I'm not personally a fan of the super contoured look, but it doesn't offend me on some level the way that the 'natural make-up' look does. I can't decide exactly what level it is, the feminist level- because it feeds into the expectation that women be pretty-but not like they're TRYING to be pretty. Or does it offend my sense of fairness, because as you say that natural make-up look is one that takes either amazing genes or lots of money and thus is inaccessible to large swathes of the population.

    Plus, I LIKE color. I like putting color on my face, whether it be to highlight my lips, bring out my eyes, or simply because I want to wear blue eye-shadow dammit.

    To be fair, I do think a part of my dislike is envy. I have mediocre skin. Blemishes and I have been well acquainted for years, so I would require about the same amount of product (if not more, and definitely tons more effort) to pull off the natural make-up look. And if I'm going to put that amount of work then I want people to notice my work.

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    1. It's like that One Direction song: "you don't know you're beautiful, and that's what makes you beautiful" or whatever. It's a very absorbing logical problem. By making the girl aware that she's beautiful, surely the boys have ruined what made her beautiful in their eyes?

      I think a feminist critique of the effortless look is definitely in order. There's a difference between preferring a minimal makeup look and trying to project effortlessness--the implication being that obvious effort is somehow wrong. And the hilarious thing is, applying color makeup takes very little time and effort when you're experienced! How long does it take to throw on some bright lipstick--30 seconds, maybe a minute? But a bright lip implies *knowledge*, knowledge as opposed to innocence. And Western culture has always fetishized innocence.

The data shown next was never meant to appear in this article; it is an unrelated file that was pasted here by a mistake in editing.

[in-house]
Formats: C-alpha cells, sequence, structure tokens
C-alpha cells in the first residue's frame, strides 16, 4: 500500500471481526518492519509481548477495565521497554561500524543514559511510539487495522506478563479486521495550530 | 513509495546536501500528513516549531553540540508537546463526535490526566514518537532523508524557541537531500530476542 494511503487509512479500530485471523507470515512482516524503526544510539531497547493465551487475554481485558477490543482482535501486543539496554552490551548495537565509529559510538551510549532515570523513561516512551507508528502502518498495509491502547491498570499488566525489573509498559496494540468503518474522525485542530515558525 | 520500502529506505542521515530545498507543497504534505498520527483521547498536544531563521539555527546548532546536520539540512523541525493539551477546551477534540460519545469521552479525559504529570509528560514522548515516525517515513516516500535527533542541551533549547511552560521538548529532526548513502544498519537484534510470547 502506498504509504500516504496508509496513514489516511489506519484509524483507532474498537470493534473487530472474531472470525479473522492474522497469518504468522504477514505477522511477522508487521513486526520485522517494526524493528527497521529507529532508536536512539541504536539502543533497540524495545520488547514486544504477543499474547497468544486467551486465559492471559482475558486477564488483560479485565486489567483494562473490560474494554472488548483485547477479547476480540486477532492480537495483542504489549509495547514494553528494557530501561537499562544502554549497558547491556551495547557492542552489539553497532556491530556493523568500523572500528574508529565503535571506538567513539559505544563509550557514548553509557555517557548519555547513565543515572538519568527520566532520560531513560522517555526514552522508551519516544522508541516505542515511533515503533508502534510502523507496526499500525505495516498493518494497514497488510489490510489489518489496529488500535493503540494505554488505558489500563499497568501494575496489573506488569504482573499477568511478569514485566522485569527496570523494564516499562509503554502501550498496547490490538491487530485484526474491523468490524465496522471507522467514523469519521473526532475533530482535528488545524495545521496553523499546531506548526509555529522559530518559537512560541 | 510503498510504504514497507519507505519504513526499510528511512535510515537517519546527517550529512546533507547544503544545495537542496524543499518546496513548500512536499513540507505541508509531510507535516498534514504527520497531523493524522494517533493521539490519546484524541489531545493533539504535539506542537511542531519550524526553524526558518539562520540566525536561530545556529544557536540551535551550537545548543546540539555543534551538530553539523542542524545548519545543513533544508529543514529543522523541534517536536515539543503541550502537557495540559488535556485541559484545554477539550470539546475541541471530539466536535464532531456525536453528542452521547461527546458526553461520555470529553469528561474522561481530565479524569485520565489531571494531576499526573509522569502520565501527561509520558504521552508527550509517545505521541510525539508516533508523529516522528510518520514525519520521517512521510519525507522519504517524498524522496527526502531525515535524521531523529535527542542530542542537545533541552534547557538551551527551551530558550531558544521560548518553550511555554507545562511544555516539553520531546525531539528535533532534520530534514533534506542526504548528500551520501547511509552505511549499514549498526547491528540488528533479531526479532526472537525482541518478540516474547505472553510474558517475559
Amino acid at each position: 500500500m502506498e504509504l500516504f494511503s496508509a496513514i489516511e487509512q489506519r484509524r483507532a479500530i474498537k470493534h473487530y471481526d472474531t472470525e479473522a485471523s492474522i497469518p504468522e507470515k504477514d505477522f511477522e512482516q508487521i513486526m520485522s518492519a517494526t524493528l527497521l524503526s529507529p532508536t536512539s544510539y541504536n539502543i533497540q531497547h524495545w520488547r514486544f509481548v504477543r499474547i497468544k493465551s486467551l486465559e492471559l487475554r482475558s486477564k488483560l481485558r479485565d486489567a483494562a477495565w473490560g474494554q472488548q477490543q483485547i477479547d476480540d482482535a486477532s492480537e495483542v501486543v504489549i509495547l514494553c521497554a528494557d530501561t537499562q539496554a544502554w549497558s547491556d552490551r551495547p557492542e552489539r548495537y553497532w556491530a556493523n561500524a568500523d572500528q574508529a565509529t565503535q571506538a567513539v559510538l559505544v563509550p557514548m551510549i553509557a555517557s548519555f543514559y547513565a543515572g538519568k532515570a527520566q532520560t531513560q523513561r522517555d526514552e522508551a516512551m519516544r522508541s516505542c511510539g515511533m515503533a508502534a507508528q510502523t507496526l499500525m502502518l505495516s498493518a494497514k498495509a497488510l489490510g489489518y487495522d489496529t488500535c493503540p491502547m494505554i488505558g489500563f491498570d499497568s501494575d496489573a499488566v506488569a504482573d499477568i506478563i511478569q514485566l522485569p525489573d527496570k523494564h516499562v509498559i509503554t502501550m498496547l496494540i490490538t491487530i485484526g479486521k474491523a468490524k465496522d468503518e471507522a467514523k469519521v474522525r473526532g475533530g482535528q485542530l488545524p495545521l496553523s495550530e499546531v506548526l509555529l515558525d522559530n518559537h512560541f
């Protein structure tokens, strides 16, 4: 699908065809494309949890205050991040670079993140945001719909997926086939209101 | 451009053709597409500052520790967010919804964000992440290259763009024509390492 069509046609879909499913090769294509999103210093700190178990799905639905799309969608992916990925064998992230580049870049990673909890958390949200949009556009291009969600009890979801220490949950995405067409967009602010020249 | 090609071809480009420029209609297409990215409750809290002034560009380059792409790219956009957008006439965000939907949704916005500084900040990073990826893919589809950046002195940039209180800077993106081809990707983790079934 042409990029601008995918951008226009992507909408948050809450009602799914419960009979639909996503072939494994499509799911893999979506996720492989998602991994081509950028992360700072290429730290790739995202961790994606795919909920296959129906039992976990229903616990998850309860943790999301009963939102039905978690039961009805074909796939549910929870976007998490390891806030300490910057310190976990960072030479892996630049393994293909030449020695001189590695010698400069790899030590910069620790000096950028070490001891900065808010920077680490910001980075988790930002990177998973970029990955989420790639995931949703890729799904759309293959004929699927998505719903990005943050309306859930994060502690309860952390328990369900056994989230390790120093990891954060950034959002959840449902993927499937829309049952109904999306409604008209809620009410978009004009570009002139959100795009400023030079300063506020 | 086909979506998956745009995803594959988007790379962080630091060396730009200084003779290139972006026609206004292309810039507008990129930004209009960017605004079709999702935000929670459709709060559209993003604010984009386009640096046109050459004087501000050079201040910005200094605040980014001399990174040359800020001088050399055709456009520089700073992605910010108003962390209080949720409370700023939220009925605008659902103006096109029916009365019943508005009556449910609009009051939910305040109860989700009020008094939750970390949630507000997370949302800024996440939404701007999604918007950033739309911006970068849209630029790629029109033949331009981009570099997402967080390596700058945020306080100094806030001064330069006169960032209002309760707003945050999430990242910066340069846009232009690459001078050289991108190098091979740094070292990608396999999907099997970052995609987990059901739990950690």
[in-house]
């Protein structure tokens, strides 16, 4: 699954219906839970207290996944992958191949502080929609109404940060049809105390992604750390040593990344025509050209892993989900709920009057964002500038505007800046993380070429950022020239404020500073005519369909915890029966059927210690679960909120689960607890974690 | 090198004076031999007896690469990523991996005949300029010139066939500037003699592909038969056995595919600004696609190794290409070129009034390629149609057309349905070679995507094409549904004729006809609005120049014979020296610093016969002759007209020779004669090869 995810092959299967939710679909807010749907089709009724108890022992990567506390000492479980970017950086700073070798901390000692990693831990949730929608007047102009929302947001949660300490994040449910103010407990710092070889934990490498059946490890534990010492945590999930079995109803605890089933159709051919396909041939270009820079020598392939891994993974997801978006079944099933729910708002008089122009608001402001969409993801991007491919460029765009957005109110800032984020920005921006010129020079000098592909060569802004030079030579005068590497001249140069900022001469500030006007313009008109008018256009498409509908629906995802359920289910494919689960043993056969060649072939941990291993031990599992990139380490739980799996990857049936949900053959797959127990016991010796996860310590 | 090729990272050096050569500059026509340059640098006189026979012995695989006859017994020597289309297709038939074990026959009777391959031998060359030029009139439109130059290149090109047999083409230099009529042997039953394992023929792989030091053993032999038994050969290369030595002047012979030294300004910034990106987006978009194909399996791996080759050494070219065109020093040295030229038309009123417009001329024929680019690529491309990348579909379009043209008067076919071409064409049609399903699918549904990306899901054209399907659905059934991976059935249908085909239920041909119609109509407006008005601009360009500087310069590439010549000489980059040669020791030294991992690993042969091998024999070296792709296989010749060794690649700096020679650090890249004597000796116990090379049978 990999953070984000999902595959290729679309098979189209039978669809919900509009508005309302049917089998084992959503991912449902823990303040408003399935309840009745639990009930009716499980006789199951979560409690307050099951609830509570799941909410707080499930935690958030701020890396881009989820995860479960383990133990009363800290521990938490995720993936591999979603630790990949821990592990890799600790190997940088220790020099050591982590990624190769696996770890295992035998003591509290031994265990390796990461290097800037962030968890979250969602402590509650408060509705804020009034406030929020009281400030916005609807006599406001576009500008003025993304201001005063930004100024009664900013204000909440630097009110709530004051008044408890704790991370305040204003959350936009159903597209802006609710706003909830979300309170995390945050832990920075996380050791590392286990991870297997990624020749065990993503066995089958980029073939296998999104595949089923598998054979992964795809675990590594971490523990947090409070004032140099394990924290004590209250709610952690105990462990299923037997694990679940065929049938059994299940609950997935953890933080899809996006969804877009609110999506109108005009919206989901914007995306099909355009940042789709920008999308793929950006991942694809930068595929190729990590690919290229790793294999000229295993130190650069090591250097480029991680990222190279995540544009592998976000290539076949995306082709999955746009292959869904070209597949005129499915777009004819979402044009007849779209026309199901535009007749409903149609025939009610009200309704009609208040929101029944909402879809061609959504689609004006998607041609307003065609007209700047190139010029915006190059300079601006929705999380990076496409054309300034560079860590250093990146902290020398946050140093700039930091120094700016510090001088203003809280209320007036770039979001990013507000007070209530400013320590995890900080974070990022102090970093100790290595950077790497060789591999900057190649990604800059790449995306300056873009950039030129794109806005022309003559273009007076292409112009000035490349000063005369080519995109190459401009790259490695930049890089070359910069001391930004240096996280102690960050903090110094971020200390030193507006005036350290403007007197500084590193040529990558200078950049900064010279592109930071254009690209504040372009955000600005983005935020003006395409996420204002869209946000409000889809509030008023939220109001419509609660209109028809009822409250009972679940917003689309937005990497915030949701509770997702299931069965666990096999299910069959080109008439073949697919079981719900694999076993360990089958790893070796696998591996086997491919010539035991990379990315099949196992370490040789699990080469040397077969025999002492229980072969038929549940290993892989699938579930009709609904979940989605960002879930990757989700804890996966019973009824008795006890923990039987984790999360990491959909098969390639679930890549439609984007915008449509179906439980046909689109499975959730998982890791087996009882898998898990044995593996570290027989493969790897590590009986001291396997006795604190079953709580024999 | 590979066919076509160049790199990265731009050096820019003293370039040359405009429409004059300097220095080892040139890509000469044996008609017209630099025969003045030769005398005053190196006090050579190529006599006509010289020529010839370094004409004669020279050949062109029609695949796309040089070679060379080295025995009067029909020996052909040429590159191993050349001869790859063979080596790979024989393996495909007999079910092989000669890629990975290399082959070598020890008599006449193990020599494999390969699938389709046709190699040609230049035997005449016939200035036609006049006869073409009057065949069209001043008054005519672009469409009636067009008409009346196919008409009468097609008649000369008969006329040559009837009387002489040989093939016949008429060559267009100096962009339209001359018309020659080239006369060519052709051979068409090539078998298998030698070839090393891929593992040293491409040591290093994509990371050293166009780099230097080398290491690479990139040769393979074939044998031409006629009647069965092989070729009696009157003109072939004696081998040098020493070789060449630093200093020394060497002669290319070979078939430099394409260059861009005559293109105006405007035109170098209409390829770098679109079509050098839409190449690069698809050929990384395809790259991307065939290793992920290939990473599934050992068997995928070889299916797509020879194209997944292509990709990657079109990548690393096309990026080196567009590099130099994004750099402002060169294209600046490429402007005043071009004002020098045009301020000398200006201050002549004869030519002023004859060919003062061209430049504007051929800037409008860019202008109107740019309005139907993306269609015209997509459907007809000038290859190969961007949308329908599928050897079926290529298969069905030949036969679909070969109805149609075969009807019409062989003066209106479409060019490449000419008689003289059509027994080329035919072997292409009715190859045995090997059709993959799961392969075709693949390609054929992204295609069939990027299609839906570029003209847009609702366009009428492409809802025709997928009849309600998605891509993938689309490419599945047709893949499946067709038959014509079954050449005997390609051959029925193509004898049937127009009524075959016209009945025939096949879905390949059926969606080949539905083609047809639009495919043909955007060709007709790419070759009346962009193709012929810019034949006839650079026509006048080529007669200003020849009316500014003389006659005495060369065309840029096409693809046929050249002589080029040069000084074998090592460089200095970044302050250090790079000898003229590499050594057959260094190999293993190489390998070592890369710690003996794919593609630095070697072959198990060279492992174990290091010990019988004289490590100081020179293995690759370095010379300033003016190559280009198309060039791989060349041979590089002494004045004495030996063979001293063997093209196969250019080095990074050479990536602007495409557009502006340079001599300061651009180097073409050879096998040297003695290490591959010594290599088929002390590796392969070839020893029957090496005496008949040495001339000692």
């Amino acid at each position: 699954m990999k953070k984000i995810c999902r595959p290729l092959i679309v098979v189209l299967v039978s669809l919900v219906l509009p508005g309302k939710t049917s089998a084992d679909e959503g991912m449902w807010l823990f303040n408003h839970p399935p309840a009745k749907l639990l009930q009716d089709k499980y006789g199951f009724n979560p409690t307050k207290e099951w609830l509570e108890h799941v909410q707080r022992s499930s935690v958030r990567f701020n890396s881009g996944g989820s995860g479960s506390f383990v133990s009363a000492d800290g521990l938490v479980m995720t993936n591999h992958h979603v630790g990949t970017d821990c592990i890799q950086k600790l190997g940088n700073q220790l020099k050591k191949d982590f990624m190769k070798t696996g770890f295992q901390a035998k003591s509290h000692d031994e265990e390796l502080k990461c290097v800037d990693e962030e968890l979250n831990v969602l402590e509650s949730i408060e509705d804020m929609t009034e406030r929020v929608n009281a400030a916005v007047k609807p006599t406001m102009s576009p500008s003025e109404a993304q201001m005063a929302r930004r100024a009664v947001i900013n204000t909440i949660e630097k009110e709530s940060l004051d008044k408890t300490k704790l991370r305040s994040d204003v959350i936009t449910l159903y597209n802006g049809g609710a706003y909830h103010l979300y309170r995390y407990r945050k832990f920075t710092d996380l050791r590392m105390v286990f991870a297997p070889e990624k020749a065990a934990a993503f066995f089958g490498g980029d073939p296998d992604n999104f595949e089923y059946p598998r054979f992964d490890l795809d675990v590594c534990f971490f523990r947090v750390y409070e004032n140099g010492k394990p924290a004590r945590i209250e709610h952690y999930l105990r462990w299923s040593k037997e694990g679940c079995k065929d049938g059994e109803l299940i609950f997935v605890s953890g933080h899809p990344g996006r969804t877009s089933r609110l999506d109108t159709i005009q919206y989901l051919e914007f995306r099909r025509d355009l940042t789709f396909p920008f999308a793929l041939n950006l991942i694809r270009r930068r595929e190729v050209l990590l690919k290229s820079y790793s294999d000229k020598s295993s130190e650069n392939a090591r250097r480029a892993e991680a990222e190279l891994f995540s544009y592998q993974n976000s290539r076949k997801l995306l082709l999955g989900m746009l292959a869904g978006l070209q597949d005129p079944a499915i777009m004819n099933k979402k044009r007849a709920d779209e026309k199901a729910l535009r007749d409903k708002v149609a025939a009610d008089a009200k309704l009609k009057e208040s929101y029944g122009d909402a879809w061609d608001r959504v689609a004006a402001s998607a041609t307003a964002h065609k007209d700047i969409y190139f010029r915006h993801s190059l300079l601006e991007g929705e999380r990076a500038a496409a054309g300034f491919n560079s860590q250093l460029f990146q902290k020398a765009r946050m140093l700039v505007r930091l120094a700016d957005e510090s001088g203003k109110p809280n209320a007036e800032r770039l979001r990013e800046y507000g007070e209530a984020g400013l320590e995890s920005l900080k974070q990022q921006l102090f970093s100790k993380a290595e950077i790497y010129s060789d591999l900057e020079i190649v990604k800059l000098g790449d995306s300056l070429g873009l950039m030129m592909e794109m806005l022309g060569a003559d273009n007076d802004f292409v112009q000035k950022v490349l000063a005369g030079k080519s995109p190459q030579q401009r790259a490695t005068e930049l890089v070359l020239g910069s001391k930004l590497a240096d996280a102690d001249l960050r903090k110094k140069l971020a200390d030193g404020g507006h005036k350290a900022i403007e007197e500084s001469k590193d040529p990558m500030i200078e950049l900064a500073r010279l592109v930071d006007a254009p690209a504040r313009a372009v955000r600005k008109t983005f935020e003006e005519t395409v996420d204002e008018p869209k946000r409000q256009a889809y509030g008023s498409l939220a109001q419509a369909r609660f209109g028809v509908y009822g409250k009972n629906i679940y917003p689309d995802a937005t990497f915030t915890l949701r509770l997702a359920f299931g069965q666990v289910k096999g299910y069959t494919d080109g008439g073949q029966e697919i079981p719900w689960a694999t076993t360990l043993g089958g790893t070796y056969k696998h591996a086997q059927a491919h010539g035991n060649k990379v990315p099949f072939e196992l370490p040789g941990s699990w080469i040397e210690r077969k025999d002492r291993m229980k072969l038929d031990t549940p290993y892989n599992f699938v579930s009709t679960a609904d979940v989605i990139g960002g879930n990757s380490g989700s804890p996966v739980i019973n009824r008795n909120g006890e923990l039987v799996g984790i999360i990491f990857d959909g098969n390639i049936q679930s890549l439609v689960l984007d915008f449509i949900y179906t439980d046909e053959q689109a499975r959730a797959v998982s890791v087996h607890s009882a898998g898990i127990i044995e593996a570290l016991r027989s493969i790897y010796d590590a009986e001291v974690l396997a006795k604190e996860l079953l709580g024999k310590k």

And yes, color is fun! I'd have no fun with makeup if I felt obligated to wear neutral colors every day (though I'm wearing neutral colors as I type this, to be fair).

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  5. I agree that there is definitely something elitist and even reactionary about the natural/effortless beauty trend and the whole no-makeup makeup thing. I think it's about reaffirming traditional beauty standards: white, rich, young, etc. Not everyone who does it or likes it fits into those categories, obviously, but I am pretty convinced that that is the origin of the trend that people are participating in.

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    1. "Reactionary" is a good word for it. The effortless trend does leave some room for weirdness (like Proenza Schouler's eye smudges), but it's a strictly contained weirdness. There's little challenge to accepted standards. I'm not saying that every makeup look needs to be a political statement--sometimes you just need to get through the day, you know?--but the effortless look does seem to have constructed itself against other, more obvious ways of wearing makeup.

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    2. "Reactionary" is a great word for it. It's a return to traditional standards in the guise of liberation from them.

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    3. ...whoops. I somehow forgot I'd written that first comment. I need to eat lunch.

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  6. There's so much wrong with this whole 'effortless beauty' malarkey. It is essentially only accessible to a small subsection of society - young, preferably white, slim and conventionally attractive, not to mention with either the fortune to have great skin or the money to be able to buy the products to give them great skin. In other words, we're looking at 1% of the population.

    Also, I feel like the effortless beauty idea is linked in with the idea of the Cool Girl - a woman who looks perfect but not artificially perfect because that suggests she's trying too hard. When you see how many men there are who whine that they have trust issues because women wear make-up, it's understandable. Our society has deemed that our natural faces are not beautiful enough but if we try to be anything other than natural looking then we're clearly fooling people.